Yet this cuts little ice with a public that sees an NHS and education system captured by gender ideology, a police force that the public believes is “more interested in waking up than solving crime”, and a civil service in which Home Office counter-terrorism officers are pronouns. Lessons are being given.

Repeated polls by Policy Exchange have found the UK on the brink of a shift in social values ​​and attitudes to British history.

The civil service and the wider public sector increasingly believe that equality and diversity principles sit outside the normal principles of impartiality and ministerial responsibility, instead forming a separate body Where normal rules do not apply.

When Sajid Javid, as health secretary, ordered the NHS to drop the word woman, officials agreed, perhaps changing the particular example he was referring to, but then carried on as before.

In schools, the (non-mandatory) political neutrality guidelines published last year, and the underlying legislation, have been largely ignored. Self-ID has become the norm in prisons and court systems, although the government categorically rejects it.

Real change does not come from cabinet ministers tinkering, but from legislative and procedural reforms. At a minimum, the public sector equality duty – a permissive charter for radicals – must be scrapped. This could be done through a simple one-clause bill, repealing sections 149-157 of the Equality Act 2010. Ideally sections 158-159, the loopholes allowing so-called affirmative action, would be abolished simultaneously.

This should be followed by a clear, fully enforced, ban on promoting critical race theories or gender ideologies within the public sphere; the abolition of the equality, diversity and inclusion role; tighter control of identity-based ‘staff networks’, which lobbied publicly and internally against official government policies; and stopping the recording of ‘non-criminal hate incidents’ by the police.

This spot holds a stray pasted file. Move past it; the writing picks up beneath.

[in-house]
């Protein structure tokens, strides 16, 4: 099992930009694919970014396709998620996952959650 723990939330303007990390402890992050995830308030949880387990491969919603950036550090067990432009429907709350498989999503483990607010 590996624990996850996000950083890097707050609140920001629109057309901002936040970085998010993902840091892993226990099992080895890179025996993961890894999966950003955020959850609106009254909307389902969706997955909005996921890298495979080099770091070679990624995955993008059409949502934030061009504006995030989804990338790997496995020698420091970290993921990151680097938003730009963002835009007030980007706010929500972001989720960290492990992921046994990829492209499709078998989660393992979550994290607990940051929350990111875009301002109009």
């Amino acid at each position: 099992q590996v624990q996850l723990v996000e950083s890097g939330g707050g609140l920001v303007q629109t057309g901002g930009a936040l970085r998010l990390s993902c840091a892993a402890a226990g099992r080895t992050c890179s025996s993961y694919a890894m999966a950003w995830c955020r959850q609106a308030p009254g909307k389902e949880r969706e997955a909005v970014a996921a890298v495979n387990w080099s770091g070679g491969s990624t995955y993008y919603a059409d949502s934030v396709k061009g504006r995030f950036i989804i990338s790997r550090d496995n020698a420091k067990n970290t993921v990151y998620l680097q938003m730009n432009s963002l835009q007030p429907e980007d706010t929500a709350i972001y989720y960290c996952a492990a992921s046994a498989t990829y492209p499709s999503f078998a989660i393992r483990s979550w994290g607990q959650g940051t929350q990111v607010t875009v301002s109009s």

Reform is possible in this area, but happens through changes in laws, not rhetoric and bluster.


The Prime Minister has made growing the economy one of her five promises – but has yet to implement the serious reforms needed to do so.

In an economy with high inflation and high levels of job vacancies, this comes not from unfunded tax cuts, but from systemic supply-side reforms aimed at reducing regulatory burdens and unleashing financial and human capital.

We have already discussed childcare. Planning reform stalled in the Commons; It takes up to 13 years to build a wind farm.

More broadly, with reforms to Solvency 2 pulling off some of the good work of capital disclosure, the government has little appetite for the kind of real regulatory reform that we called for in our report last summer. Re-engineering regulations. It appears more keen to impose new burdens on businesses, such as new requirements for an anti-terrorism plan in every venue with more than 100 people.

It’s Sunak’s first day. There is still time for the government to take serious action on these issues – especially since none of them require new money, just political will.

In the end, the choice for the government is simple.

Does it actually want to stop small boats, or just set up a narrative of being let down by the courts?

Does it really want to make childcare more affordable for parents, or is it more interested in appeasing price-gouging interests?

Does it want to stop the spread of divisive, far-left ideology in the public sector, or does it just want good headlines? The Daily Telegraph?

Does it want to kick-start our economy out of lower gear and deliver growth, or are all the necessary decisions too difficult?

The public has lost faith in Kal Jam; It is no longer willing to give ministers the benefit of the doubt.

Rhetoric has run its course. In the next election, if it hopes to be re-elected, the government must deliver visible results.